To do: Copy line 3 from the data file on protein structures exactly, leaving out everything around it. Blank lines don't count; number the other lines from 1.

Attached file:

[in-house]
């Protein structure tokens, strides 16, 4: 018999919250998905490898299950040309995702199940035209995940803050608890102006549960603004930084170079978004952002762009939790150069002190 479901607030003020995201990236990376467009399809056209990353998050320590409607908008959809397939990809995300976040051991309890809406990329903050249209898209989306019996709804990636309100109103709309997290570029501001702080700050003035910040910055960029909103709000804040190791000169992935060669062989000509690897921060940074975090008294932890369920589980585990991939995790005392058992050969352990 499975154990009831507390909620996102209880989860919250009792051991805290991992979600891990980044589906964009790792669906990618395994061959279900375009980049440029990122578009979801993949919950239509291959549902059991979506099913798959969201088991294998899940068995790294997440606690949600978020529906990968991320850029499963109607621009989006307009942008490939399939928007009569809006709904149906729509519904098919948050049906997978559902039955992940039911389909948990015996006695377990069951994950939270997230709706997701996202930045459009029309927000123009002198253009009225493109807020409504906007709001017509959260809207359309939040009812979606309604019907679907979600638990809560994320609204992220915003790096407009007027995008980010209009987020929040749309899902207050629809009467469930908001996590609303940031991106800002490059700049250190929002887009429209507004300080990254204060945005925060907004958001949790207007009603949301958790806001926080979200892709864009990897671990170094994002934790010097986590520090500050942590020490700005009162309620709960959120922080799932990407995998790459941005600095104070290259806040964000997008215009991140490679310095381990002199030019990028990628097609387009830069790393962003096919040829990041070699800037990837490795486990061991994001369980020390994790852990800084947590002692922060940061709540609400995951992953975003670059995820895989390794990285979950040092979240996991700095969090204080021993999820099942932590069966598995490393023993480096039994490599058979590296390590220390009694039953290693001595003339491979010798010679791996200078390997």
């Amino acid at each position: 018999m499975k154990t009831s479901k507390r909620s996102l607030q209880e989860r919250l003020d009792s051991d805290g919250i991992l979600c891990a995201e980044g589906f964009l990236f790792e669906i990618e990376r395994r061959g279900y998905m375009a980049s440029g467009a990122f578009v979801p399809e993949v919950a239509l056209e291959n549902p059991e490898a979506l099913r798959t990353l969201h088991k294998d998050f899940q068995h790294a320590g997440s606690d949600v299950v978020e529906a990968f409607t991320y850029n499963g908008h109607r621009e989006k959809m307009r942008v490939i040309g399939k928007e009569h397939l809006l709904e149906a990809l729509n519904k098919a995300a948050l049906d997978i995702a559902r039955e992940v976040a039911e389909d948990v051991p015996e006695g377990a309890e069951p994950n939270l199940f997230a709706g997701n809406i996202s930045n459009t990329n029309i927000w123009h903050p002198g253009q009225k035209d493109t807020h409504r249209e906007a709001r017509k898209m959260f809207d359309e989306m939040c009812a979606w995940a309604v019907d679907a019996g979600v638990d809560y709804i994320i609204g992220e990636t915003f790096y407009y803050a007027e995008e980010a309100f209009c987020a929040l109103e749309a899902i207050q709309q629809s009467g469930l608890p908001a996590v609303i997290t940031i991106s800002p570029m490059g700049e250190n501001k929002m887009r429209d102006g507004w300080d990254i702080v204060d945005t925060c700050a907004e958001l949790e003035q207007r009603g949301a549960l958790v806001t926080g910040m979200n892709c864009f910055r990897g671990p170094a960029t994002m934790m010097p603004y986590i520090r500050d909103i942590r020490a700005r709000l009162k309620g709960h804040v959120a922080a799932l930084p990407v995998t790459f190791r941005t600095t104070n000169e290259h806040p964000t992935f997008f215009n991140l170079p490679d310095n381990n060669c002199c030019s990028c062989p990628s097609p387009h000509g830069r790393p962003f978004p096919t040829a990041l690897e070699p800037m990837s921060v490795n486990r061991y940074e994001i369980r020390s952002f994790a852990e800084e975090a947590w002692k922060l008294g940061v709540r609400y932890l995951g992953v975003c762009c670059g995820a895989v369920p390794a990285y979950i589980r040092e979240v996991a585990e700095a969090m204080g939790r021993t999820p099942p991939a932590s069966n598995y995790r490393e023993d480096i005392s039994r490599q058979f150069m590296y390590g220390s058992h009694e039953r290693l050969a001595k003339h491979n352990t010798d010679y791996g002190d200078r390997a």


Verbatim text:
């Amino acid at each position: 018999m499975k154990t009831s479901k507390r909620s996102l607030q209880e989860r919250l003020d009792s051991d805290g919250i991992l979600c891990a995201e980044g589906f964009l990236f790792e669906i990618e990376r395994r061959g279900y998905m375009a980049s440029g467009a990122f578009v979801p399809e993949v919950a239509l056209e291959n549902p059991e490898a979506l099913r798959t990353l969201h088991k294998d998050f899940q068995h790294a320590g997440s606690d949600v299950v978020e529906a990968f409607t991320y850029n499963g908008h109607r621009e989006k959809m307009r942008v490939i040309g399939k928007e009569h397939l809006l709904e149906a990809l729509n519904k098919a995300a948050l049906d997978i995702a559902r039955e992940v976040a039911e389909d948990v051991p015996e006695g377990a309890e069951p994950n939270l199940f997230a709706g997701n809406i996202s930045n459009t990329n029309i927000w123009h903050p002198g253009q009225k035209d493109t807020h409504r249209e906007a709001r017509k898209m959260f809207d359309e989306m939040c009812a979606w995940a309604v019907d679907a019996g979600v638990d809560y709804i994320i609204g992220e990636t915003f790096y407009y803050a007027e995008e980010a309100f209009c987020a929040l109103e749309a899902i207050q709309q629809s009467g469930l608890p908001a996590v609303i997290t940031i991106s800002p570029m490059g700049e250190n501001k929002m887009r429209d102006g507004w300080d990254i702080v204060d945005t925060c700050a907004e958001l949790e003035q207007r009603g949301a549960l958790v806001t926080g910040m979200n892709c864009f910055r990897g671990p170094a960029t994002m934790m010097p603004y986590i520090r500050d909103i942590r020490a700005r709000l009162k309620g709960h804040v959120a922080a799932l930084p990407v995998t790459f190791r941005t600095t104070n000169e290259h806040p964000t992935f997008f215009n991140l170079p490679d310095n381990n060669c002199c030019s990028c062989p990628s097609p387009h000509g830069r790393p962003f978004p096919t040829a990041l690897e070699p800037m990837s921060v490795n486990r061991y940074e994001i369980r020390s952002f994790a852990e800084e975090a947590w002692k922060l008294g940061v709540r609400y932890l995951g992953v975003c762009c670059g995820a895989v369920p390794a990285y979950i589980r040092e979240v996991a585990e700095a969090m204080g939790r021993t999820p099942p991939a932590s069966n598995y995790r490393e023993d480096i005392s039994r490599q058979f150069m590296y390590g220390s058992h009694e039953r290693l050969a001595k003339h491979n352990t010798d010679y791996g002190d200078r390997a």